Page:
A small group of city employees, organized by the group Concerned Classified City Employees, gathered tonight at the Little Zion Baptist Church hoping to develop a strategy to fight an attempt to overhaul the Landrieu administration's plan to overhaul the city's civil service system.
The group, led by Randolph Scott, began meeting last year to protest a proposed change to a procedure for reemploying laid off employees — called "bumping" — and the appointment of Loyola University President Rev. Kevin Wildes to the Civil Service Commission, the policy making body for personnel rules.
"Now this is coming to a head here. We were fighting for bumping before. Now we're fighting for the very existence of civil service," Scott said tonight.
The meeting was called in response to a package of proposed changes to the civil service rules recently uncovered by the Police Association of New Orleans. According to an internal city memo, those changes could go to the Civil Service Commission as early as October 15.
(More after the jump)
The changes outlined in two draft proposals, prepared over the summer by contracted consulting firm the Public Strategies Group, would give department managers and the city's executive branch more power in hiring, firing and promotions. They would also shrink the size of the Civil Service Department, which now handles recruitment and is tasked with ensuring personnel decisions are made in compliance with civil service rules. Civil Service's recruitment functions would be handed over to the Human Resources Department, which would be within the office of Deputy Mayor and Chief Administrative Officer Andy Kopplin.
Officials for the mayor's office have said that the proposed changes are intended to increase efficiency and allow managers to make decisions based on merit. But Scott believes they will eliminate vital protections established to minimize political patronage.
"I would classify this as a category 5 hurricane," Scott said. "Category 5 is total destruction ... Your merit and tenure would no longer be recognized."
The changes will ultimately have to go before the Commission for a vote, but many see that vote as a foregone conclusion. Wildes, who chairs the Commission, has already been identified as being involved — a leader in fact — in the plan's development.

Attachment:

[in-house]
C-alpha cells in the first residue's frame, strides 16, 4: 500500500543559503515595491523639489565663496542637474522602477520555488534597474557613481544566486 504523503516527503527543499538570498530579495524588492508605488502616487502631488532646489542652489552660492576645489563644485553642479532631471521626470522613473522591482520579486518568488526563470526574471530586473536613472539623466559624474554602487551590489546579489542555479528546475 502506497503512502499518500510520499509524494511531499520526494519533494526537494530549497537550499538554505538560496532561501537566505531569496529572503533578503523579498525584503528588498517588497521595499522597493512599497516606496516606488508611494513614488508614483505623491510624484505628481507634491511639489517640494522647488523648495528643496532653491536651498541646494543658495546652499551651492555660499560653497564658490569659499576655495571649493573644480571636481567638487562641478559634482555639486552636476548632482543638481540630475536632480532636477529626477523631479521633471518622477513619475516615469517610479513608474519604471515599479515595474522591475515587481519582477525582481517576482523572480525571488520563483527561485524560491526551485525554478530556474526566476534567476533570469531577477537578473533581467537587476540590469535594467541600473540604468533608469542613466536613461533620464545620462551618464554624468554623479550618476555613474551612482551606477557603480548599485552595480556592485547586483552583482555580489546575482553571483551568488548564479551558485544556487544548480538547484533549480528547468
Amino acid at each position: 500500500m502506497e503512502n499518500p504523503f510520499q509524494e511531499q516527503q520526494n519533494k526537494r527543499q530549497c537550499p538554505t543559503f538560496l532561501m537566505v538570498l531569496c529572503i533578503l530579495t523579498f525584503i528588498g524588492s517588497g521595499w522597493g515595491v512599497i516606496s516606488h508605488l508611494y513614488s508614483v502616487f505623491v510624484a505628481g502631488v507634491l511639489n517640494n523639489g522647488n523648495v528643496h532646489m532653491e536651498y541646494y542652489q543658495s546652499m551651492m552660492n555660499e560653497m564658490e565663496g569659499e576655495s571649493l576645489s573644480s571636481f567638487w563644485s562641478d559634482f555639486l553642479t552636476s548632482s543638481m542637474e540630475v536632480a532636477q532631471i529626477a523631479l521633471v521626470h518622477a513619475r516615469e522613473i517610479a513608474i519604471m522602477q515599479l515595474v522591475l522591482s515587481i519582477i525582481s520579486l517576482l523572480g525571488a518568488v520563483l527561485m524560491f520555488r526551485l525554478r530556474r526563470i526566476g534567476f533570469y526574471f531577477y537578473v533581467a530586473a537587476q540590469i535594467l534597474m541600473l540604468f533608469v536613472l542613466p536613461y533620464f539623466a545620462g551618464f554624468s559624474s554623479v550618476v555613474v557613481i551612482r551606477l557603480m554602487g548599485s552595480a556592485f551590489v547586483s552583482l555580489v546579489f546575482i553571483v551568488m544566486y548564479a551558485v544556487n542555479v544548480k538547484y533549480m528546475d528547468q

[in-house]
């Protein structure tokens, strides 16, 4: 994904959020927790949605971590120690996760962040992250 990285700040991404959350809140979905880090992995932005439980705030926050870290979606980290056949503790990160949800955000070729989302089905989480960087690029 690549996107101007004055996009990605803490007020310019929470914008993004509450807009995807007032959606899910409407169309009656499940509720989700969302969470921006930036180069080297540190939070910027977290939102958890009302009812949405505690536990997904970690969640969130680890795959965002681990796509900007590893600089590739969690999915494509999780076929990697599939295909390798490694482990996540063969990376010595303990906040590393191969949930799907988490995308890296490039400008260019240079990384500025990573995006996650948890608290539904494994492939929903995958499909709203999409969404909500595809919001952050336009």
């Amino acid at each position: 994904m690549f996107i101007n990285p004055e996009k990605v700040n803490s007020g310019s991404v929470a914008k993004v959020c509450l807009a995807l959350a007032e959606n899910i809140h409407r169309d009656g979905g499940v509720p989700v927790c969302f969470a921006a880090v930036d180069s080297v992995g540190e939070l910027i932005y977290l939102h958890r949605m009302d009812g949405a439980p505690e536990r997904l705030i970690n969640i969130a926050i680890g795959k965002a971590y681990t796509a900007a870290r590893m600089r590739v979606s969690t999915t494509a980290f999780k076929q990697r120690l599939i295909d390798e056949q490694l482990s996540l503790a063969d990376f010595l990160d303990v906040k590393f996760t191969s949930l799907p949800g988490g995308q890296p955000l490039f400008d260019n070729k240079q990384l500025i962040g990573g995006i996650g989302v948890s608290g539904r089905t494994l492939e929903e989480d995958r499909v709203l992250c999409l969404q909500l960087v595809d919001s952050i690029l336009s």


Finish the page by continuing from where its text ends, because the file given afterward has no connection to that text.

"Rev. Wildes himself has been a leader in getting this done," Scott said. "That's been reported. He has not denied it."
The group intends to retain an attorney, J. Arthur Smith (who has worked with them before), to fight the proposal, but is short on funds. Members started up a collection tonight, but there were fewer than two dozen people at the meeting. Retired city employee Ronald Coleman said the group should set a goal of $5,000 by the beginning of next week.
"Because time is not on your side," Coleman said.
Several meeting attendees volunteered for various outreach jobs, including media and city employee engagement, as well as passing out fliers in area churches.
"If it's wrong you can fight it, but it costs money," said Tanya Wilson, who works in the Department of Finance. "[Smith] is not going to fight on my pretty smile."
Funny seems many of my past associates went to Costa Rica to live as well…
The cries of desperation are deafening. Smoking man must have finger callous by now.How you…
Why Prohibitionists defend the indefensible is a deep question. With no proof of anything they…
US Bureau of Labor Statistics Shows Zero Deaths From 2nd Hand Smoke Where are the…
Great place and nice write up Sarah! But it's the "Barducca Dog" not "Barracuda Dog"!…
Congratulations cookout fans you've just survived being around second hand smoke for 120,000 years of…